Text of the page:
From 2002 to 2007, researchers at the Children's Environmental Health Initiative at Duke University in Durham, N.C., built a model based on geographic information systems (GIS) to integrate highly localized geographic data with other health, demographic and environmental data to analyze local health issues in six North Carolina counties.
Although the researchers used children's asthma as a representative illness, they designed the model to apply to other health conditions.
- The researchers built a GIS-based model with data from the counties of Chatham, Durham, New Hanover, Orange, Wayne and Wilson. The model integrated a base layer map of tax and census information with three overlays of information on health (including asthma statistics), environmental exposures (including samples of dust and other allergy-inducing substances from more than 500 households) and vital statistics on children.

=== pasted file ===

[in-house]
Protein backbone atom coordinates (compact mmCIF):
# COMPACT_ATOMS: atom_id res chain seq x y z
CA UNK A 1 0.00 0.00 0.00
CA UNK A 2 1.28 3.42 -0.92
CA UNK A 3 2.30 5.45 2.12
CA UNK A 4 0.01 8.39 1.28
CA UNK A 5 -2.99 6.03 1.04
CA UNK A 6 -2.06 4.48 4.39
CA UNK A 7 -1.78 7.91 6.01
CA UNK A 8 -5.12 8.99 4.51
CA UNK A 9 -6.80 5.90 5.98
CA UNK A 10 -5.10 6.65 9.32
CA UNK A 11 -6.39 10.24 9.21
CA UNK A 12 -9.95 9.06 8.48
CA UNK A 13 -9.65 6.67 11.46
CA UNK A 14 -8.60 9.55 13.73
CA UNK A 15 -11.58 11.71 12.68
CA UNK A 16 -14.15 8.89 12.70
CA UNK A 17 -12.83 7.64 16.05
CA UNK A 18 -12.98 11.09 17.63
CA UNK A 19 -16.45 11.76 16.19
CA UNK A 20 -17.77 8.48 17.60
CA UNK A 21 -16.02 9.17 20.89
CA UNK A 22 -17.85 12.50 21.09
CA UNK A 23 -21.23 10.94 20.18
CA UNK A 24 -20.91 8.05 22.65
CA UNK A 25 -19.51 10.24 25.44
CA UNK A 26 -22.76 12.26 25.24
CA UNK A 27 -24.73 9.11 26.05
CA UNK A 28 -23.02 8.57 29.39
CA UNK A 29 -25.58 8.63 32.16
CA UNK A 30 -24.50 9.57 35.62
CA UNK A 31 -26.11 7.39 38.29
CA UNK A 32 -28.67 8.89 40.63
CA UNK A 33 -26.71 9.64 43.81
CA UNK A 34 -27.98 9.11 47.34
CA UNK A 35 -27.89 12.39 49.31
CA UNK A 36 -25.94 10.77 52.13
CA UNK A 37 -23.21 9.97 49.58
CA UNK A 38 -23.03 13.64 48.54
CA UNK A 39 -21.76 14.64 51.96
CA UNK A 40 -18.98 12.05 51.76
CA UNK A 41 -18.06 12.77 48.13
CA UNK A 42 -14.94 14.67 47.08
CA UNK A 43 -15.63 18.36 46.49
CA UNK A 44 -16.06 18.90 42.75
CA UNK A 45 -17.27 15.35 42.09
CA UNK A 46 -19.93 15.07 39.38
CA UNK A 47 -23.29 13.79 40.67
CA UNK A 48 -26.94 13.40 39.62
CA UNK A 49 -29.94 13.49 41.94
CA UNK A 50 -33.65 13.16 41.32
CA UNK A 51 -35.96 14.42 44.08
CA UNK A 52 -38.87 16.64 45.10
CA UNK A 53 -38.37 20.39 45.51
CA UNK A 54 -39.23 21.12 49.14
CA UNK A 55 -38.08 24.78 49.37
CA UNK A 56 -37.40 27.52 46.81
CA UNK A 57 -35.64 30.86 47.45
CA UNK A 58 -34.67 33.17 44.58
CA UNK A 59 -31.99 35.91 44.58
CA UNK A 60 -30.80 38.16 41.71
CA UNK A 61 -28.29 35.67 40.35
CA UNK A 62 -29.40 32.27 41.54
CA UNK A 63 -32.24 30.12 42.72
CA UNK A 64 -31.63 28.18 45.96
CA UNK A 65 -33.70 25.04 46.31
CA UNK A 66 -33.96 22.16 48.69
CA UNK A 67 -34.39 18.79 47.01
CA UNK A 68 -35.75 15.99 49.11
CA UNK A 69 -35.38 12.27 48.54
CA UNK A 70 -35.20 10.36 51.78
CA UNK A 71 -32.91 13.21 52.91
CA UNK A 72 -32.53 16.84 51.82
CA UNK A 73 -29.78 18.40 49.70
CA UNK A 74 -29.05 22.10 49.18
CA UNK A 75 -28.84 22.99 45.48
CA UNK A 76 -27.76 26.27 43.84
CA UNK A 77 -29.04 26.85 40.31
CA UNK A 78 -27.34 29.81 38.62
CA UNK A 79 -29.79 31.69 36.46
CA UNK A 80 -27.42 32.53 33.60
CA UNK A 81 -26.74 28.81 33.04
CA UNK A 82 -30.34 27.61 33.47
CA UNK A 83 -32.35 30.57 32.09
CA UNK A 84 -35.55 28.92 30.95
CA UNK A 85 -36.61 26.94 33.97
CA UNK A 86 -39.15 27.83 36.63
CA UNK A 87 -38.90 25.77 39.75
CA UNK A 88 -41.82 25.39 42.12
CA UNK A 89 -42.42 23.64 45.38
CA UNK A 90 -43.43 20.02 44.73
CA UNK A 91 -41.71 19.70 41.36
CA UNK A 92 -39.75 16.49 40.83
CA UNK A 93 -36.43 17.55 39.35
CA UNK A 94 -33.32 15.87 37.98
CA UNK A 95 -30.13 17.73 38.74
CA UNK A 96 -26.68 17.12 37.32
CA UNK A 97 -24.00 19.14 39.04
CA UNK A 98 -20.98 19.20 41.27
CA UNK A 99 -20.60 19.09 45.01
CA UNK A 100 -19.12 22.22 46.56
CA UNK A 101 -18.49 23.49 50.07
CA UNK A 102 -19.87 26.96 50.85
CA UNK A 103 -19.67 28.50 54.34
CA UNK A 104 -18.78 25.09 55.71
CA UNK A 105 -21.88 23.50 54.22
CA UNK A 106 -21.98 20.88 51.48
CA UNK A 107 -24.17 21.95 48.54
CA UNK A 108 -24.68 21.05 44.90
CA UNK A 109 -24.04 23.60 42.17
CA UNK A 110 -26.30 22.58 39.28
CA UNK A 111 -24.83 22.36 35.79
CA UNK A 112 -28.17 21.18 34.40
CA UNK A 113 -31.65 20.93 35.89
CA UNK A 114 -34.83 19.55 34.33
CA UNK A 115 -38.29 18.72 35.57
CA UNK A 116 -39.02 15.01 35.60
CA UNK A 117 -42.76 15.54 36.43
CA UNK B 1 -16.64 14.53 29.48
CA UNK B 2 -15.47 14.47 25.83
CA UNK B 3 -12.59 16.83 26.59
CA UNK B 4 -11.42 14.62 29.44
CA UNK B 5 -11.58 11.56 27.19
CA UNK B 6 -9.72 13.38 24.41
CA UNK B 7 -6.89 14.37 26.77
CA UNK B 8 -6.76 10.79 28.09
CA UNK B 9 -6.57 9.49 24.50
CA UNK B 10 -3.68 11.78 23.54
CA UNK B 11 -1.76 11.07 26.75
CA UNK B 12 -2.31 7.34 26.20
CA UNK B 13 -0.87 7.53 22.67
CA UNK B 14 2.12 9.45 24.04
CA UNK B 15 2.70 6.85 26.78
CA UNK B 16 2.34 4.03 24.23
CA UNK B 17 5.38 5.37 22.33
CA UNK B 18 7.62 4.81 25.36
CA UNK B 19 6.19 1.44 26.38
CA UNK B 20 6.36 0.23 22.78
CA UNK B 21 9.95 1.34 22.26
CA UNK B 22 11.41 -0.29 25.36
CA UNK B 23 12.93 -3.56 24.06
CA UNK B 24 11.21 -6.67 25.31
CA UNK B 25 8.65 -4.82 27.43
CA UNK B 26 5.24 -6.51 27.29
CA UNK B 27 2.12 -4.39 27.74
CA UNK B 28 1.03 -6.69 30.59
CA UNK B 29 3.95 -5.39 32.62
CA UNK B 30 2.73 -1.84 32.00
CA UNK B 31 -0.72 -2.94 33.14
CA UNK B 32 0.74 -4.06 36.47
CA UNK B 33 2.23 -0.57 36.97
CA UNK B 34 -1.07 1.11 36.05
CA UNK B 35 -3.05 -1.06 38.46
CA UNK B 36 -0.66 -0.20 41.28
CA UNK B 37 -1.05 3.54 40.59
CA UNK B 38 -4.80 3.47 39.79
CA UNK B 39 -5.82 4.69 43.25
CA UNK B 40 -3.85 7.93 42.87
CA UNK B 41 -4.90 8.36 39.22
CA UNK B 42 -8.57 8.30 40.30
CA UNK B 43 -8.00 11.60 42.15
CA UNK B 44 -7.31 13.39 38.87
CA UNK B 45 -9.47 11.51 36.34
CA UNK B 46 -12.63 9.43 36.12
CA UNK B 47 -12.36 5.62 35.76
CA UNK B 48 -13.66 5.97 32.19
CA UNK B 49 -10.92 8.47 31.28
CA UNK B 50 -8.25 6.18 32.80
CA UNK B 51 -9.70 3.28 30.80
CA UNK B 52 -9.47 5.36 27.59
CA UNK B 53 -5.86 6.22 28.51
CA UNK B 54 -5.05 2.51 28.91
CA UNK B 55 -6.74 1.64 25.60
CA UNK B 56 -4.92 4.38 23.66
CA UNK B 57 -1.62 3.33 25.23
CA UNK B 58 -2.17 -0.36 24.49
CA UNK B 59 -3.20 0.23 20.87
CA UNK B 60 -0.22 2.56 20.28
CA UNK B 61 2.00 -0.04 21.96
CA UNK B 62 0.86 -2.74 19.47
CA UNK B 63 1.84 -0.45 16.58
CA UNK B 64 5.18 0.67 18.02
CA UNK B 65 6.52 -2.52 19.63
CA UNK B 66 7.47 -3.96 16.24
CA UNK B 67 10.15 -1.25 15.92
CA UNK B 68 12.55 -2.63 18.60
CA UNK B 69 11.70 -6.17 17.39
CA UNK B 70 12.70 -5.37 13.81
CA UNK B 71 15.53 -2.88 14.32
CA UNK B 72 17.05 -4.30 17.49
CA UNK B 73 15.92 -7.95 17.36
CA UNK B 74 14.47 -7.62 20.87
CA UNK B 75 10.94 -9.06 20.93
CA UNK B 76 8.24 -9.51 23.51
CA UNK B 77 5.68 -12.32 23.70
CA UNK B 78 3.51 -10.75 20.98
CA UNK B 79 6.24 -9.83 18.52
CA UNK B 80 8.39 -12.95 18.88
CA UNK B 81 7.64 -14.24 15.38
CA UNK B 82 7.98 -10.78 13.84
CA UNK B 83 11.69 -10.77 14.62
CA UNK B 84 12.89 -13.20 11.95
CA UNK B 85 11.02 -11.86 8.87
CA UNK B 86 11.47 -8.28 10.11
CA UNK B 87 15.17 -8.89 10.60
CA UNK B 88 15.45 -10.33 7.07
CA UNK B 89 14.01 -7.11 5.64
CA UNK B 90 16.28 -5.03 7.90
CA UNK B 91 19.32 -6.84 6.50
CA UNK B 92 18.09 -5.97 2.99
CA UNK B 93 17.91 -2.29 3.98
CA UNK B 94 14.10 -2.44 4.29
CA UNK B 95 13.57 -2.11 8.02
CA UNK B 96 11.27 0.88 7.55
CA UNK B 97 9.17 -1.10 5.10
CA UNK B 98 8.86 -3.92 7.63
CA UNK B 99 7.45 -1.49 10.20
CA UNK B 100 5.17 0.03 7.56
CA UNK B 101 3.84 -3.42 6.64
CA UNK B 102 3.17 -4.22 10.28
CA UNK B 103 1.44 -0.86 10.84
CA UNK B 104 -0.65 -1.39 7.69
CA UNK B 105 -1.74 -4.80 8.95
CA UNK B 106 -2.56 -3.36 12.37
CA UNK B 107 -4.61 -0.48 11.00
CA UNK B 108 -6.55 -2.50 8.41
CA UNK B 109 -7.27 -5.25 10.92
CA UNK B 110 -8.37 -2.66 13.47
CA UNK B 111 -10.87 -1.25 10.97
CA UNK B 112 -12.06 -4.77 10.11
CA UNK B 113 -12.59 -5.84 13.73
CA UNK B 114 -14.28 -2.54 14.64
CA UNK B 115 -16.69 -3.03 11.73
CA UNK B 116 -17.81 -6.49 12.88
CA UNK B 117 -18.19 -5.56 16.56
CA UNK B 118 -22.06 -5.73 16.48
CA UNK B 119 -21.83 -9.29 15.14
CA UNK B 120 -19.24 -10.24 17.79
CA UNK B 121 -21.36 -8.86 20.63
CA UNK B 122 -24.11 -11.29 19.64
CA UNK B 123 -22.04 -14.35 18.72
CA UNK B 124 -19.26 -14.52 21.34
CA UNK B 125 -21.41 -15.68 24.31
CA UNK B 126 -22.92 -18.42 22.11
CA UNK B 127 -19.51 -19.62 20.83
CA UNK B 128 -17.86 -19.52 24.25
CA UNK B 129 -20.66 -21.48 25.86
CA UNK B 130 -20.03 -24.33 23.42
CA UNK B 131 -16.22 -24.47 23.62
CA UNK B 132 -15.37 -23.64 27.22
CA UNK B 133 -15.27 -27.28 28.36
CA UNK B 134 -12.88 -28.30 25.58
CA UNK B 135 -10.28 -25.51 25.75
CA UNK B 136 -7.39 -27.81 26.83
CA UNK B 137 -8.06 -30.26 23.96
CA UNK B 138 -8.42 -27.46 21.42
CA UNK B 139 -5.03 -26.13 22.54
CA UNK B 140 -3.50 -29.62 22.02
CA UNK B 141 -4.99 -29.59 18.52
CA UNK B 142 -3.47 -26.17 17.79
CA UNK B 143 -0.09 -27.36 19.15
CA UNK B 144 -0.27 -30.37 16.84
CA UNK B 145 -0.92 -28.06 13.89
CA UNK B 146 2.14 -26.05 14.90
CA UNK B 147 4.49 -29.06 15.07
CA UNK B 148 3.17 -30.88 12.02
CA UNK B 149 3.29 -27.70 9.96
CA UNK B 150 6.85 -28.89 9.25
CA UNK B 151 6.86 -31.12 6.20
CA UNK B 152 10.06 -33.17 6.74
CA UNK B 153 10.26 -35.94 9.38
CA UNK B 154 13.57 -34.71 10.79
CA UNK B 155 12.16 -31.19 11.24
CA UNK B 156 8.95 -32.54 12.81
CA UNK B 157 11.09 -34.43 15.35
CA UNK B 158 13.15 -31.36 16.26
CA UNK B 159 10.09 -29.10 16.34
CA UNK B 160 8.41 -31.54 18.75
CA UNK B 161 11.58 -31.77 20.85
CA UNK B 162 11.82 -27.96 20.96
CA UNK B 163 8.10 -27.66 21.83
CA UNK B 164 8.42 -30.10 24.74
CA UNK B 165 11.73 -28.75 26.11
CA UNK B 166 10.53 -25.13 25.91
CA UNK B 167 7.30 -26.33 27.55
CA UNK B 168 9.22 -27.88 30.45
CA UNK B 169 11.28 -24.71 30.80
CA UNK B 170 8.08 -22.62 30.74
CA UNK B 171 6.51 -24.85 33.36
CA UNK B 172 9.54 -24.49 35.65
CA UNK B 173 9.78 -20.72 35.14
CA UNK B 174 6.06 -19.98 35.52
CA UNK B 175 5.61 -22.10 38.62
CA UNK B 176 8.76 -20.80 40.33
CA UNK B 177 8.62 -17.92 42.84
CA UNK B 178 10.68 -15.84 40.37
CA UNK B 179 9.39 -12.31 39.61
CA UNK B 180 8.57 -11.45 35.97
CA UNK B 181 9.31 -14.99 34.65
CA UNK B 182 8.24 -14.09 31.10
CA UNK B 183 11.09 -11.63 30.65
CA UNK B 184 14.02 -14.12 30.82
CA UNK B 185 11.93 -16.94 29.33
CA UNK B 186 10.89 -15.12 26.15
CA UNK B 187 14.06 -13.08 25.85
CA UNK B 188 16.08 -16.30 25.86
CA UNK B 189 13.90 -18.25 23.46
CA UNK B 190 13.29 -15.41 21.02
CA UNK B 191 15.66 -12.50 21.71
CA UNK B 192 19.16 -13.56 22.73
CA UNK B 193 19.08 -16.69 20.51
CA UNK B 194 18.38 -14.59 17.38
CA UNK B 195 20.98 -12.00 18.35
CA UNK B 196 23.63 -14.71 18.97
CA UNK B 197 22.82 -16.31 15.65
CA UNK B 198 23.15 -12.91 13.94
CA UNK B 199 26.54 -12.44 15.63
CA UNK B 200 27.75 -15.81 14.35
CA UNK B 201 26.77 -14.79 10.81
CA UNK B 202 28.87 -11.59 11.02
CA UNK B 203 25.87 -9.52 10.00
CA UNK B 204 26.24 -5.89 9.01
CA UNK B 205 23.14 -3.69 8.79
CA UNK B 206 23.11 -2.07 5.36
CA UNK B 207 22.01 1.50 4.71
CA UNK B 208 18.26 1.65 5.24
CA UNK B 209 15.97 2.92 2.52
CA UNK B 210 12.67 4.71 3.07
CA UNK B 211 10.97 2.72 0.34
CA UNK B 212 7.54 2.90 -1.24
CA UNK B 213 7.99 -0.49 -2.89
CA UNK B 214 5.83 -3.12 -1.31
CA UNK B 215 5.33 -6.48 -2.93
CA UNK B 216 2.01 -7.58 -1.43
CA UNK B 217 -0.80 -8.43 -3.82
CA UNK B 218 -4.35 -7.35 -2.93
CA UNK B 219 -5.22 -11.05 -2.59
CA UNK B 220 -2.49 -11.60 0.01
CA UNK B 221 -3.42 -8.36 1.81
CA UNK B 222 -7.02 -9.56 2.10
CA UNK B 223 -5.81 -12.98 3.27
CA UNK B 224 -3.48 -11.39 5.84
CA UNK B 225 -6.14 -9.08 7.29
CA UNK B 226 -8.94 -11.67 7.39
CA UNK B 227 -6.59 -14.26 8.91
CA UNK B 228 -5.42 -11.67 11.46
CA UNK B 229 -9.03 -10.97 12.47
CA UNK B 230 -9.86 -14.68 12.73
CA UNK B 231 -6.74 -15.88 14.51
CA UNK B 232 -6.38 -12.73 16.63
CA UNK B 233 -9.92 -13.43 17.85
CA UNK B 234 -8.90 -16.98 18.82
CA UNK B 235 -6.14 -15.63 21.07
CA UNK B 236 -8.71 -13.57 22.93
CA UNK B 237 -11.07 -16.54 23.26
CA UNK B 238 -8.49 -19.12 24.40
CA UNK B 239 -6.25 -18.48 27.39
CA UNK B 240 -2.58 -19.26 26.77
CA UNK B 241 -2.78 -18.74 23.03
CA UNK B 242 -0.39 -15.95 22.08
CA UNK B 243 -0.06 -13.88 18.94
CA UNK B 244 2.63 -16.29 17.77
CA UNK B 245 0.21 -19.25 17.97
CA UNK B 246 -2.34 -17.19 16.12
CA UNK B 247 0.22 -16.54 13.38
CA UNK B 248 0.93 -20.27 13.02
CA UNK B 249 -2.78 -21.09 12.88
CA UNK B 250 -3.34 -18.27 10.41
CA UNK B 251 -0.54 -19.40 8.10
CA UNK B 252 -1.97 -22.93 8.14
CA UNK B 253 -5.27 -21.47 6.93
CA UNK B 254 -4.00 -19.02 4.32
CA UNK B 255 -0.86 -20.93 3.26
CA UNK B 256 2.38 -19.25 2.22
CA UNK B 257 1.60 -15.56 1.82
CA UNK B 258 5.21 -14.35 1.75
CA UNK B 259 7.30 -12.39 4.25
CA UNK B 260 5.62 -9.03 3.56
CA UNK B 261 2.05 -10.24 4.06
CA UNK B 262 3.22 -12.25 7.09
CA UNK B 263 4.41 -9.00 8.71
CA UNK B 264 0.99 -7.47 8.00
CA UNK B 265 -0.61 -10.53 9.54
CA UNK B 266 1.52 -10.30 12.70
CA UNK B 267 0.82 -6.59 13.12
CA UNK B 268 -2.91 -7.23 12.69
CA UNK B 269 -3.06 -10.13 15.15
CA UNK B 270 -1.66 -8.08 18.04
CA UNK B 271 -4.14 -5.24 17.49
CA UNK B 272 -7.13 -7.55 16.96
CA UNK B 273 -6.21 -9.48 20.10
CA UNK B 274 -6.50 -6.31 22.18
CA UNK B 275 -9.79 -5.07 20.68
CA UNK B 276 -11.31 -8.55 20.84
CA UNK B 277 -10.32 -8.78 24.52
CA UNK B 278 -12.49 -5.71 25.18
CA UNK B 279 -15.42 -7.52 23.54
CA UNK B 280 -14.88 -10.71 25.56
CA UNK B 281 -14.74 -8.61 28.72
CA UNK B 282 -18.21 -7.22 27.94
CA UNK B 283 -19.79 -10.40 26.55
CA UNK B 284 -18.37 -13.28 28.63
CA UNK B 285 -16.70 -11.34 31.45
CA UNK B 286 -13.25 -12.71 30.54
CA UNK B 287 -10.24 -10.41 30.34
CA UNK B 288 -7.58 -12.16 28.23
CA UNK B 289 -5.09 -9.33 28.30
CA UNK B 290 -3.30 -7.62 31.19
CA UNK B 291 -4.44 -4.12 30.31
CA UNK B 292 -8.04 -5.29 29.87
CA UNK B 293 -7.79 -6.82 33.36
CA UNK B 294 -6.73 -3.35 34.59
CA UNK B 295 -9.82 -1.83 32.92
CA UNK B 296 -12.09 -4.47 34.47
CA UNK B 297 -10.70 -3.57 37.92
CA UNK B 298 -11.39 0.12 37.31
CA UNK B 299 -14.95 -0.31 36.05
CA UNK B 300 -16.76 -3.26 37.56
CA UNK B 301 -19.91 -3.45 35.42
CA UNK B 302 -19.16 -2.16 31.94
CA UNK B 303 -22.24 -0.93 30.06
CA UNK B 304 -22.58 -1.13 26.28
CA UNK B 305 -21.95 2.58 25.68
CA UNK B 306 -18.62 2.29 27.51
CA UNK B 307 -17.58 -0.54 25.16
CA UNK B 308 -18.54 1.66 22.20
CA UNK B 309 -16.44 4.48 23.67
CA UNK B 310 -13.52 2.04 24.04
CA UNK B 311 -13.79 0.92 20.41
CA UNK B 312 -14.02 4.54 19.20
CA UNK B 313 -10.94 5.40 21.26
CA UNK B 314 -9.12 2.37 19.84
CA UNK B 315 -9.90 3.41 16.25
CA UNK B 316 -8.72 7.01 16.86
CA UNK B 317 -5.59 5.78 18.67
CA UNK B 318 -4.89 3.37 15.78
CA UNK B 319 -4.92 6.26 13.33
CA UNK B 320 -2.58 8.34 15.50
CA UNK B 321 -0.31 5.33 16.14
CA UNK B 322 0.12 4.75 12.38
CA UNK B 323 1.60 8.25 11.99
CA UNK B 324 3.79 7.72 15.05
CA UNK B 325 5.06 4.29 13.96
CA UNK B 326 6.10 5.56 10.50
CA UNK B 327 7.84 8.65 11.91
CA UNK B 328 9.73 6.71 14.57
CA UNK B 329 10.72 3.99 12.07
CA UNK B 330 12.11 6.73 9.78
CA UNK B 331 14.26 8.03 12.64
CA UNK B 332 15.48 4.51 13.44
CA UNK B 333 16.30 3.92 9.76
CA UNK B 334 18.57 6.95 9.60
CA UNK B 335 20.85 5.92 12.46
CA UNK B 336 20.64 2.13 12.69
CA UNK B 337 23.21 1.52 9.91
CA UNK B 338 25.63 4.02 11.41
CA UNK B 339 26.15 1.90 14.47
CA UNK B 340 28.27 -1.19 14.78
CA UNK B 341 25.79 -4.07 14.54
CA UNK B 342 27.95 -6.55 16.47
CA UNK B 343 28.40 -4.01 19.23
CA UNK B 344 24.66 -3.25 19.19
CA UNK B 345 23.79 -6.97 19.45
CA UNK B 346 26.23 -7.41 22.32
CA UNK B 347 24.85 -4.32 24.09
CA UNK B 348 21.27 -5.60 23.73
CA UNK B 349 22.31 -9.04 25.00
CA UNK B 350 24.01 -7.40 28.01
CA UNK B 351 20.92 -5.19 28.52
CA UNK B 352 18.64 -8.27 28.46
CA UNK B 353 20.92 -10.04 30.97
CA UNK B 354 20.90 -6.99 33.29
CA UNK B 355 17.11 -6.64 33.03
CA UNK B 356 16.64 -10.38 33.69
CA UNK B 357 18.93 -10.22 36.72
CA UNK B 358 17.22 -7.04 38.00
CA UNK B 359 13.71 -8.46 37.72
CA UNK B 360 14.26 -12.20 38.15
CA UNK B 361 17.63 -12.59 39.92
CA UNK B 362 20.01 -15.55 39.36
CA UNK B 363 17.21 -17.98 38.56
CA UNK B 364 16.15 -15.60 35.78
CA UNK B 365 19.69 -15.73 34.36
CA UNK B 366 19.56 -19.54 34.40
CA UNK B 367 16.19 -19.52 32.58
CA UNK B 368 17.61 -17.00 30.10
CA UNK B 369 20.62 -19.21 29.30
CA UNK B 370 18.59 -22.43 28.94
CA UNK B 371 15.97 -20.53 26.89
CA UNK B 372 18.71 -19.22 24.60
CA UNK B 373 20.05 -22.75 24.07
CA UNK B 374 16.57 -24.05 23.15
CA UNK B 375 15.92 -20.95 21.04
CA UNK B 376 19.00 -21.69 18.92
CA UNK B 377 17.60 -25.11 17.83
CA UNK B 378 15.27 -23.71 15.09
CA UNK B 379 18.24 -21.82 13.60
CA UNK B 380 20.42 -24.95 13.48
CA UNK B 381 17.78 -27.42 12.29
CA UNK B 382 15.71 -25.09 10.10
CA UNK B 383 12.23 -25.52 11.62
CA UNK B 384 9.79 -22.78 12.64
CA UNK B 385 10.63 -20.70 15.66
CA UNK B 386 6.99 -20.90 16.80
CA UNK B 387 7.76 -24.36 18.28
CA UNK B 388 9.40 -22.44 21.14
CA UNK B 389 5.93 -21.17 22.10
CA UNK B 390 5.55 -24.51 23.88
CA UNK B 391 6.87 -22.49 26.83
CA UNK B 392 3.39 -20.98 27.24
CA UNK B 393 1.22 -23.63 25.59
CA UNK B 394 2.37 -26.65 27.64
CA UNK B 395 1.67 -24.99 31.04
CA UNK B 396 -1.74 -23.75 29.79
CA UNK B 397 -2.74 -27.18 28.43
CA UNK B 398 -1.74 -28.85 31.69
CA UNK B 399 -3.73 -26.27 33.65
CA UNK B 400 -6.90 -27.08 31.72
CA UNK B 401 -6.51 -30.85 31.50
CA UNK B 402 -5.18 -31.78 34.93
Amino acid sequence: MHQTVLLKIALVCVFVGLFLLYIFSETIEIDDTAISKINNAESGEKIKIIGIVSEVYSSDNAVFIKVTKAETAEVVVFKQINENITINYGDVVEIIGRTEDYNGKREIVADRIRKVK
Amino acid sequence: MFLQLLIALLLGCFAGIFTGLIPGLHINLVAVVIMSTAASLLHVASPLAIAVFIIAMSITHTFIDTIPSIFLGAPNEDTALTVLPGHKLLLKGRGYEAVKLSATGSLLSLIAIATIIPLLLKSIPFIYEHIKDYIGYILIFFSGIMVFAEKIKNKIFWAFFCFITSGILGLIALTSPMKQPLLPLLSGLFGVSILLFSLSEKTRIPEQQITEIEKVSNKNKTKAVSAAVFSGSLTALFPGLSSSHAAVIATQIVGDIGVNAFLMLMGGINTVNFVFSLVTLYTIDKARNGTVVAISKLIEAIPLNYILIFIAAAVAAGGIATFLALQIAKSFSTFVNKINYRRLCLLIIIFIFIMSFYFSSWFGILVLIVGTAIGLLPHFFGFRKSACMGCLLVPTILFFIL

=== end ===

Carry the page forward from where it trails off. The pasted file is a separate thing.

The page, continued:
- Several local governments and health departments incorporated GIS-based modeling into daily activities such as environmental management, outreach and education campaigns, as well as program planning and evaluation.
- Analyses of environmental samples indicated that the majority of homes had airborne and dust-borne allergens.
- Through GIS-based modeling, the researchers determined that in the mostly rural areas surveyed, low-income neighborhoods or those with high numbers of minority residents did not suffer disproportionate exposure to airborne and dust-borne allergens.